This is the ThinkPhone by Motorola. It has great specs and a sweet-looking, highly nostalgic design that taps into the classic IBM ThinkPad craze of the 1990s.
It’s a Motorola phone you’ll actually want to buy, possibly without thinking twice. If you’ve followed Motorola’s other smartphones as of late, you’ll know that’s not something that happens very often. Unfortunately, just when Motorola made an eye-catching, tantalizing smartphone, it’s one that the company probably won’t let you get your hands on.
It’s not that the ThinkPhone is only available in China, or that it’s a super limited edition, or that it costs the same as a rather nice house. It’s because the ThinkPhone is a business phone, and it heads up Moto’s push into the “B2B” market, meaning it won’t be available at your local carrier’s store or unlocked online. It’s a direct play for companies that are already using — or considering — a fleet of ThinkPad laptops, and want phones to go along with them. There’s built in MDM (mobile device management) software and a suite of features aimed at tying into your corporate-issue laptop.
When asked, Motorola said that although it understands consumers would benefit from the phone’s functionality, it has no specific plans to make it a consumer product.
What is it you’re missing out on? The most striking aspect is the cool ThinkPad-inspired design. The phone’s back is made from carbon fiber with an aluminum chassis and Gorilla Glass Victus over the screen. It has been put through toughness tests to meet the military standard for MIL-STD-810H certification, plus it has an IP68 water- and dust-resistance rating. This is a tough smartphone, and the design really fits in with the ThinkPad look many know.
It feels sturdy, but strikes a balance of not being bulky or unnecessarily heavy. In the hand it feels just like any other big-screen phone with a large battery inside.
The ThinkPhone by Motorola branding is set at an angle on the back of the device, recalling the classic IBM ThinkPad style, plus there’s a red button on high on the left side — again harking back to the red navigation button on a ThinkPad laptop. On this phone, it’s a shortcut to Motorola’s Ready For suite of connectivity and productivity tools, and can also be assigned to an app of your choice. You can have the button perform a different pair of functions depending on whether you’re in a personal or work profile too, which is nice.
The Ready For suite contains features to improve how you use your phone and PC together, quickly share files, stream apps between devices, creating a hotspot, and using a shared clipboard. You can even fire up the phone’s camera and use it as a webcam for your connected laptop.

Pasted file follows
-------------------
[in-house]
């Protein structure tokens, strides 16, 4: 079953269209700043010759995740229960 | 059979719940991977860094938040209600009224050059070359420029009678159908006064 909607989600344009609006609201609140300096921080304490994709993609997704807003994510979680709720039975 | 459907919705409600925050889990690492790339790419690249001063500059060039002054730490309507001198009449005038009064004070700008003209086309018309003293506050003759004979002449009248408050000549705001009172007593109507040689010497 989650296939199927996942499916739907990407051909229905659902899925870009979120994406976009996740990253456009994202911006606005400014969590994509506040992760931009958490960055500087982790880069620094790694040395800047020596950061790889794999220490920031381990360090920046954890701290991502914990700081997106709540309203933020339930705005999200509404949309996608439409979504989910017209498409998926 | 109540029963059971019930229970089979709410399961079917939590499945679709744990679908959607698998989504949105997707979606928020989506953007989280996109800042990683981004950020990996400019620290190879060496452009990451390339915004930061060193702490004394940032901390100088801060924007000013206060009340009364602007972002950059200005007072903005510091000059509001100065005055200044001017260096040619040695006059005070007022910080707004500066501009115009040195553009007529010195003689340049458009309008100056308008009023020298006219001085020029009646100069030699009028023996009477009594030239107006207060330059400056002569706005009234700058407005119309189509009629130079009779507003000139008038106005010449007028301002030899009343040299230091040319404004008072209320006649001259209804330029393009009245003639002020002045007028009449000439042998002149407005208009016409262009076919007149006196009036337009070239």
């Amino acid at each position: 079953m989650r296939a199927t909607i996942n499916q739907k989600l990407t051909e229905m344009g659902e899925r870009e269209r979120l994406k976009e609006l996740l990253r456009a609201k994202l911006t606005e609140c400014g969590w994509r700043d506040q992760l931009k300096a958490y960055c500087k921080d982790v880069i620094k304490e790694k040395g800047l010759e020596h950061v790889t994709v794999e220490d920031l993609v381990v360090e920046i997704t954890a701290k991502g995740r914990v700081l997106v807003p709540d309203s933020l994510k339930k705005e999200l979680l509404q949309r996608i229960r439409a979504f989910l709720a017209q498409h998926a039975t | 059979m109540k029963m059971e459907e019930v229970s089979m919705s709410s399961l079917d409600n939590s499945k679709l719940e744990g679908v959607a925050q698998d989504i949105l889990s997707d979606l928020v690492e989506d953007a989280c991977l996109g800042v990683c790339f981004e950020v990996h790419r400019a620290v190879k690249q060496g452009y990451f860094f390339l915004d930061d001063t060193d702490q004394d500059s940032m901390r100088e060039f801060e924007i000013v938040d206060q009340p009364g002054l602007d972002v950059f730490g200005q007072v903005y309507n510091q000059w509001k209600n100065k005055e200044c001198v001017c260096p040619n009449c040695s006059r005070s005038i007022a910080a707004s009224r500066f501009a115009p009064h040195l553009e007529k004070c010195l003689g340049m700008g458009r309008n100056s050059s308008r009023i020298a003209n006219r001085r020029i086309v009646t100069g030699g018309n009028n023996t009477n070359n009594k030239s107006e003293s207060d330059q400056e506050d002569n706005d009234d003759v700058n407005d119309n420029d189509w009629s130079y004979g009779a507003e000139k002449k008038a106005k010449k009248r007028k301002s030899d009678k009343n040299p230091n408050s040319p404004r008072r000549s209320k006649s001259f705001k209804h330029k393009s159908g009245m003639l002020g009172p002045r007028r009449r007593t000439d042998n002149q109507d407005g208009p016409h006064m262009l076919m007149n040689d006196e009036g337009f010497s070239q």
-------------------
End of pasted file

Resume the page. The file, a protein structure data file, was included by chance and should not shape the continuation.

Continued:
The ThinkPhone runs Android 13, and Motorola promises three years of major Android version updates, along with four years of security updates. It may not quite rival Samsung and OnePlus, but it matches Google’s own update commitment, and is also far more comprehensive than some consumer Motorola phones. The phone incorporates Motorola’s ThinkShield security platform, and a new Think 2 Think dedicated security chip.
The overall specs are great. The ThinkPhone has the Qualcomm Snapdragon 8+ Gen 1 processor inside with 8GB of RAM and 256GB of storage. The screen is a 6.6-inch, 120Hz AMOLED, punctuated by a centered hole punch camera at the top and surrounded by minimal bezels. Under the screen, there’s a fingerprint sensor to lock up your corporate data.
Plus there’s a 5,000mAh battery with wireless charging and fast charging. A 68-watt fast charger comes in the box, and has enough power to run a high-powered laptop, so you only need to carry one brick around when out and about. The camera system has a 50-megapixel main camera with optical image stabilization (OIS), a 13MP wide-angle, a depth camera, and a 32MP selfie camera.
We didn’t get to use the cameras in our limited hands-on time, but Motorola’s been able to deliver fine camera performance with a setup like this, so we’re not too concerned. If there’s one gripe here, it’s that the design of the camera pod clashes rather oddly with the slick carbon fiber back; it looks like it’s lifted straight from another phone (and it probably is).
If you’re wondering how Motorola is allowed to lean so heavily on the ThinkPad angle, it’s because Motorola Mobility is owned by Lenovo, which also owns the ThinkPad name, having purchased IBM’s personal computer business in 2005. Motorola itself is also no stranger to creating nostalgic products, having released several versions of a folding Razr, influenced by the classic Razr flip phone. And Lenovo still leans heavily on the ThinkPad name for its top-end (and often enterprise-focused) laptops.
But you’ll have to look at the Razr (which is also quite difficult to buy if you’re in the U.S.) if you’re truly focused on getting some kind of nostalgic fix. The ThinkPhone by Motorola will be released in January 2023 in the U.S, Europe, Latin America, the Middle East, and parts of Asia, but will only be available to businesses.
And it’s a shame, as it looks to be one of the most interesting, most comprehensively specified smartphones from Motorola in years. There’s more to get excited about here than yet another Motorola One or Moto G, to be frank.